Lateral vertebral assessment: a valuable technique to detect clinically significant vertebral fractures


Although many vertebral fractures are clinically silent, they are associated with increased risk for subsequent osteoporotic fractures. A substantial number of these fractures are demonstrable using instant vertebral assessment with Hologic densitometers. Whether similar recognition is possible using dual-energy lateral vertebral assessment (LVA) with GE Lunar densitometers remains uncertain. Thus, we evaluated the ability of clinicians using LVA to detect prevalent vertebral fractures. Dual-energy LVA and conventional thoracic and lumbar spine radiographs were concurrently obtained in 80 postmenopausal women. Using an established visual semiquantitative system, vertebral fractures were identified individually by two non-radiologist clinicians on LVA images, and the results were compared with spinal radiograph evaluation by an expert radiologist. Using LVA, 95% of vertebral bodies from T7 through L4 were evaluable, but a majority (66%) of vertebrae from T4 to T6 were not adequately visualized. In the LVA-evaluable vertebrae, prevalent fractures were identified in 40 vertebral bodies by radiography. In this regard, the clinicians using LVA detected 17 of 18 radiographically evident vertebral fractures of grade 2 or 3, a false negative rate of 6%. They identified 50% (11/22) of grade 1 fractures. Additionally, the vast majority of evaluable non-fractured vertebrae, (764/794, 96.2%) were correctly classified as normal by LVA. Thus, clinicians utilizing LVA correctly identified the vast majority of grade 2 or 3 vertebral compression fractures and normal vertebral bodies, although detection of grade 1 fractures was less effective. In conclusion, the low-radiation, dual-energy LVA technique provides a rapid and convenient way for clinicians to identify patients with, and without, grade 2 or 3 vertebral fractures, thereby enhancing care of osteoporotic patients.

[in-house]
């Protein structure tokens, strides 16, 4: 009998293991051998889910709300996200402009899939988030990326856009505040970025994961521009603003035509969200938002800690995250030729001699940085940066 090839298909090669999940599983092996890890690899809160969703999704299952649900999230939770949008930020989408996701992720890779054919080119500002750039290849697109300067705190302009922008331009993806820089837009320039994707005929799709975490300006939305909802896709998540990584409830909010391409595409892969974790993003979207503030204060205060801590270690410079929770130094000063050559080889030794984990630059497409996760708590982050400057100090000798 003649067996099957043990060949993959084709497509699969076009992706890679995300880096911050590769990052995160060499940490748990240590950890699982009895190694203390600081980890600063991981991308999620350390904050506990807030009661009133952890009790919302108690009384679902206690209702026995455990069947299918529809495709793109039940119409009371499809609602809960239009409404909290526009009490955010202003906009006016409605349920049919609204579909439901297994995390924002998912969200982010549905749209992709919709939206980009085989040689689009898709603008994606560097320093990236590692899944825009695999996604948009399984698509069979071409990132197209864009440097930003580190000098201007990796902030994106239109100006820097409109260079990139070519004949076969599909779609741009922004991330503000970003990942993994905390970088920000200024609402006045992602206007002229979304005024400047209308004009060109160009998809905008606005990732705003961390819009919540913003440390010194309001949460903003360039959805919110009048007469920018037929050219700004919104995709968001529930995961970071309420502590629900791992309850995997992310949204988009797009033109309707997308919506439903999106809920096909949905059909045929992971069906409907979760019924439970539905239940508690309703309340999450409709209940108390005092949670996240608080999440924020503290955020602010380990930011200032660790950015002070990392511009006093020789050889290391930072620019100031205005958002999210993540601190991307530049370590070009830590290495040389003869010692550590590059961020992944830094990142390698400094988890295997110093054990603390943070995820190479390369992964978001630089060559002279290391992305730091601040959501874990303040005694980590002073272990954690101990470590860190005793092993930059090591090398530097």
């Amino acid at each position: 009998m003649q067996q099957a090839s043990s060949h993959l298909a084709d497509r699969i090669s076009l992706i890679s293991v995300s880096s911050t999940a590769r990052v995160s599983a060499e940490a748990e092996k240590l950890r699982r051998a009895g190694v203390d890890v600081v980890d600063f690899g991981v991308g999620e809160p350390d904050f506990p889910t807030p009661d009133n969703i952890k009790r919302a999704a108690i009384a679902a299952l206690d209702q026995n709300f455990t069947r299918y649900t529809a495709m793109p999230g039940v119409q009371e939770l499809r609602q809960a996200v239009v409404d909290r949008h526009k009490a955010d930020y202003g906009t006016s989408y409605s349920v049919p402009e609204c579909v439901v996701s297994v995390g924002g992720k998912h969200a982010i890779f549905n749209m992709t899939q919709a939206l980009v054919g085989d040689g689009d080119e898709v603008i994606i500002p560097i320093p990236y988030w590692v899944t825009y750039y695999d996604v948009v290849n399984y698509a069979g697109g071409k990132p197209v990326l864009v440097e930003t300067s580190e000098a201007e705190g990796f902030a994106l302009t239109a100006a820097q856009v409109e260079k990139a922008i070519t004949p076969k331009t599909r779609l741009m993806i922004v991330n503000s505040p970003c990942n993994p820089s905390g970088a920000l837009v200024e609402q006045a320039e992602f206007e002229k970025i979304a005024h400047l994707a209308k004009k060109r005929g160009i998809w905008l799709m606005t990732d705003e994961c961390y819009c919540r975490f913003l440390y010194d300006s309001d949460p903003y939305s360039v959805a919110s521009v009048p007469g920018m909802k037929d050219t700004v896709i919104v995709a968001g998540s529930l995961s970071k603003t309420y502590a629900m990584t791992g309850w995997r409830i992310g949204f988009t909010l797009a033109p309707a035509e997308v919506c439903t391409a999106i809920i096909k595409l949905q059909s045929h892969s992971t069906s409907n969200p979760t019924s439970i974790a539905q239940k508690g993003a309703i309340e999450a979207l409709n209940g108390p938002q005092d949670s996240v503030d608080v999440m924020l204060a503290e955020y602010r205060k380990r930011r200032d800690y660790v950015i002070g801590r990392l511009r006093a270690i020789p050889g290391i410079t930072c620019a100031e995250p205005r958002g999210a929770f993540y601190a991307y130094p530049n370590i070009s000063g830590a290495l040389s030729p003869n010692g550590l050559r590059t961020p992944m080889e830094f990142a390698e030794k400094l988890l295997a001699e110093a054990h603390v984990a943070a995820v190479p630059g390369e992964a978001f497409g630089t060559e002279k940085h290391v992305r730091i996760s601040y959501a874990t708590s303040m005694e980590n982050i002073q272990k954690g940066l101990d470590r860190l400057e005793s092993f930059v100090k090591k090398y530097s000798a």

Osteoporos Int